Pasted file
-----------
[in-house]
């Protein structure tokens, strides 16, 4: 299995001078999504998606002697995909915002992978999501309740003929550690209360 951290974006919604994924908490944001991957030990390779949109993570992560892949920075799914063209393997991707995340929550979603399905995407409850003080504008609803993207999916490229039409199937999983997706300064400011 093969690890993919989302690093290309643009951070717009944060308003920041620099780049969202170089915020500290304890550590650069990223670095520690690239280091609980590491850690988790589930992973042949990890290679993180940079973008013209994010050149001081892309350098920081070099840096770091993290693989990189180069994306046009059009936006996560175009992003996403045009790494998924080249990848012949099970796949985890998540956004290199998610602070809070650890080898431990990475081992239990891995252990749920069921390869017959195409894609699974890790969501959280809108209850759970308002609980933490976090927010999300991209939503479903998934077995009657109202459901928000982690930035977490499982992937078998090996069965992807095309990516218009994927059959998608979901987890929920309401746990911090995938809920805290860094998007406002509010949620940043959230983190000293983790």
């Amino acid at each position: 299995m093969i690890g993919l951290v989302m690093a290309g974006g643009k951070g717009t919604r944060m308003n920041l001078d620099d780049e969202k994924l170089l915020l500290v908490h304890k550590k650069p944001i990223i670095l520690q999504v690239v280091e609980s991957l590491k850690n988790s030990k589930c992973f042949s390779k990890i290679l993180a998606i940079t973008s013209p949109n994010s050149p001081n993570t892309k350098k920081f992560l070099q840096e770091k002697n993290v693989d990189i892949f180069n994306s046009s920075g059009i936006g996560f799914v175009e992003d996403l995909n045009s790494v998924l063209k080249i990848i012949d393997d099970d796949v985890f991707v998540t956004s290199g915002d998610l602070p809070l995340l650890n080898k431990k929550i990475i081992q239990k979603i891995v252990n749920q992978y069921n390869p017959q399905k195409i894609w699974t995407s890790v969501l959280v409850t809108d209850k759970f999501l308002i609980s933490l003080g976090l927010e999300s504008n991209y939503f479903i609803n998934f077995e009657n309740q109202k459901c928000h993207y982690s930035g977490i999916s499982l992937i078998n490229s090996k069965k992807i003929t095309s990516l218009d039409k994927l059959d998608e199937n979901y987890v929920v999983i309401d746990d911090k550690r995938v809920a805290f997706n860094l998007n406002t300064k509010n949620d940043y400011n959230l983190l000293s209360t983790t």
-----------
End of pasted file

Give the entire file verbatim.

[in-house]
């Protein structure tokens, strides 16, 4: 299995001078999504998606002697995909915002992978999501309740003929550690209360 951290974006919604994924908490944001991957030990390779949109993570992560892949920075799914063209393997991707995340929550979603399905995407409850003080504008609803993207999916490229039409199937999983997706300064400011 093969690890993919989302690093290309643009951070717009944060308003920041620099780049969202170089915020500290304890550590650069990223670095520690690239280091609980590491850690988790589930992973042949990890290679993180940079973008013209994010050149001081892309350098920081070099840096770091993290693989990189180069994306046009059009936006996560175009992003996403045009790494998924080249990848012949099970796949985890998540956004290199998610602070809070650890080898431990990475081992239990891995252990749920069921390869017959195409894609699974890790969501959280809108209850759970308002609980933490976090927010999300991209939503479903998934077995009657109202459901928000982690930035977490499982992937078998090996069965992807095309990516218009994927059959998608979901987890929920309401746990911090995938809920805290860094998007406002509010949620940043959230983190000293983790």
């Amino acid at each position: 299995m093969i690890g993919l951290v989302m690093a290309g974006g643009k951070g717009t919604r944060m308003n920041l001078d620099d780049e969202k994924l170089l915020l500290v908490h304890k550590k650069p944001i990223i670095l520690q999504v690239v280091e609980s991957l590491k850690n988790s030990k589930c992973f042949s390779k990890i290679l993180a998606i940079t973008s013209p949109n994010s050149p001081n993570t892309k350098k920081f992560l070099q840096e770091k002697n993290v693989d990189i892949f180069n994306s046009s920075g059009i936006g996560f799914v175009e992003d996403l995909n045009s790494v998924l063209k080249i990848i012949d393997d099970d796949v985890f991707v998540t956004s290199g915002d998610l602070p809070l995340l650890n080898k431990k929550i990475i081992q239990k979603i891995v252990n749920q992978y069921n390869p017959q399905k195409i894609w699974t995407s890790v969501l959280v409850t809108d209850k759970f999501l308002i609980s933490l003080g976090l927010e999300s504008n991209y939503f479903i609803n998934f077995e009657n309740q109202k459901c928000h993207y982690s930035g977490i999916s499982l992937i078998n490229s090996k069965k992807i003929t095309s990516l218009d039409k994927l059959d998608e199937n979901y987890v929920v999983i309401d746990d911090k550690r995938v809920a805290f997706n860094l998007n406002t300064k509010n949620d940043y400011n959230l983190l000293s209360t983790t």